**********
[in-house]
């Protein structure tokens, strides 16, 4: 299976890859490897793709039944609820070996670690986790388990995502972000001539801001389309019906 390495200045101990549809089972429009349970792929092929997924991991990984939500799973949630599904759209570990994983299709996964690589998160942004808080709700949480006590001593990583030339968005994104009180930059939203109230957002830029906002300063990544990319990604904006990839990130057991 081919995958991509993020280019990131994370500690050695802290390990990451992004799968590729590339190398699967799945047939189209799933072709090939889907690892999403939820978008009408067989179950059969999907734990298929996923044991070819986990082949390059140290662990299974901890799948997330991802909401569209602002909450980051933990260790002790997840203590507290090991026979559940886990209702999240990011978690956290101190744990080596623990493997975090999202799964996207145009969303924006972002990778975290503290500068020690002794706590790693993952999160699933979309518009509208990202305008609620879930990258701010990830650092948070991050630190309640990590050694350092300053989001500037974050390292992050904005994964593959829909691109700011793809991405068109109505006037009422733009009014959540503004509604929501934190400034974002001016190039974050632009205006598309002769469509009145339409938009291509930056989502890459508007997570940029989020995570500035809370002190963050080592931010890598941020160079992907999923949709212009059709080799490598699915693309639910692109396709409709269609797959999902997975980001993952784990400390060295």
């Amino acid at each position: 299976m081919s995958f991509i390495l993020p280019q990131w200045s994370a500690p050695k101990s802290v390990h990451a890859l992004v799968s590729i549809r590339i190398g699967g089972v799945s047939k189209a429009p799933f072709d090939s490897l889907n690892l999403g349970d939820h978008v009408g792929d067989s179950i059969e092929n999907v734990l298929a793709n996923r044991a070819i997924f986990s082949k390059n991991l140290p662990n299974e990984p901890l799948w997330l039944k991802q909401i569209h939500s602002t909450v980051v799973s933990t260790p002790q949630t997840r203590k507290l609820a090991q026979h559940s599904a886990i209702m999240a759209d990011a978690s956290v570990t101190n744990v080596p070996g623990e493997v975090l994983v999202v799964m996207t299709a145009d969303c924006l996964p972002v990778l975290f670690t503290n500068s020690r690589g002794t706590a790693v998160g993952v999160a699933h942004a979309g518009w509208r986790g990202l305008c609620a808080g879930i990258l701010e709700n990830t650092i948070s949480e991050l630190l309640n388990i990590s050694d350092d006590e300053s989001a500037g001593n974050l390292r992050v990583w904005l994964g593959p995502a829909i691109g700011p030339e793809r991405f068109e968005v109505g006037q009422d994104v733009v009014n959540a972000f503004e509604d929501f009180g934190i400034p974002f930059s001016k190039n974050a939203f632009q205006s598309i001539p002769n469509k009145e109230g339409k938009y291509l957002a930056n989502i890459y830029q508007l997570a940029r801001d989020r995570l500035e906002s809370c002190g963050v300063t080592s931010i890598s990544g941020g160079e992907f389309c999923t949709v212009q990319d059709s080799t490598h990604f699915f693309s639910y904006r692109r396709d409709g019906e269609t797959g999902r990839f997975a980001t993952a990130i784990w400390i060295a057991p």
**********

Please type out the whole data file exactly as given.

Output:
[in-house]
């Protein structure tokens, strides 16, 4: 299976890859490897793709039944609820070996670690986790388990995502972000001539801001389309019906 390495200045101990549809089972429009349970792929092929997924991991990984939500799973949630599904759209570990994983299709996964690589998160942004808080709700949480006590001593990583030339968005994104009180930059939203109230957002830029906002300063990544990319990604904006990839990130057991 081919995958991509993020280019990131994370500690050695802290390990990451992004799968590729590339190398699967799945047939189209799933072709090939889907690892999403939820978008009408067989179950059969999907734990298929996923044991070819986990082949390059140290662990299974901890799948997330991802909401569209602002909450980051933990260790002790997840203590507290090991026979559940886990209702999240990011978690956290101190744990080596623990493997975090999202799964996207145009969303924006972002990778975290503290500068020690002794706590790693993952999160699933979309518009509208990202305008609620879930990258701010990830650092948070991050630190309640990590050694350092300053989001500037974050390292992050904005994964593959829909691109700011793809991405068109109505006037009422733009009014959540503004509604929501934190400034974002001016190039974050632009205006598309002769469509009145339409938009291509930056989502890459508007997570940029989020995570500035809370002190963050080592931010890598941020160079992907999923949709212009059709080799490598699915693309639910692109396709409709269609797959999902997975980001993952784990400390060295």
């Amino acid at each position: 299976m081919s995958f991509i390495l993020p280019q990131w200045s994370a500690p050695k101990s802290v390990h990451a890859l992004v799968s590729i549809r590339i190398g699967g089972v799945s047939k189209a429009p799933f072709d090939s490897l889907n690892l999403g349970d939820h978008v009408g792929d067989s179950i059969e092929n999907v734990l298929a793709n996923r044991a070819i997924f986990s082949k390059n991991l140290p662990n299974e990984p901890l799948w997330l039944k991802q909401i569209h939500s602002t909450v980051v799973s933990t260790p002790q949630t997840r203590k507290l609820a090991q026979h559940s599904a886990i209702m999240a759209d990011a978690s956290v570990t101190n744990v080596p070996g623990e493997v975090l994983v999202v799964m996207t299709a145009d969303c924006l996964p972002v990778l975290f670690t503290n500068s020690r690589g002794t706590a790693v998160g993952v999160a699933h942004a979309g518009w509208r986790g990202l305008c609620a808080g879930i990258l701010e709700n990830t650092i948070s949480e991050l630190l309640n388990i990590s050694d350092d006590e300053s989001a500037g001593n974050l390292r992050v990583w904005l994964g593959p995502a829909i691109g700011p030339e793809r991405f068109e968005v109505g006037q009422d994104v733009v009014n959540a972000f503004e509604d929501f009180g934190i400034p974002f930059s001016k190039n974050a939203f632009q205006s598309i001539p002769n469509k009145e109230g339409k938009y291509l957002a930056n989502i890459y830029q508007l997570a940029r801001d989020r995570l500035e906002s809370c002190g963050v300063t080592s931010i890598s990544g941020g160079e992907f389309c999923t949709v212009q990319d059709s080799t490598h990604f699915f693309s639910y904006r692109r396709d409709g019906e269609t797959g999902r990839f997975a980001t993952a990130i784990w400390i060295a057991p």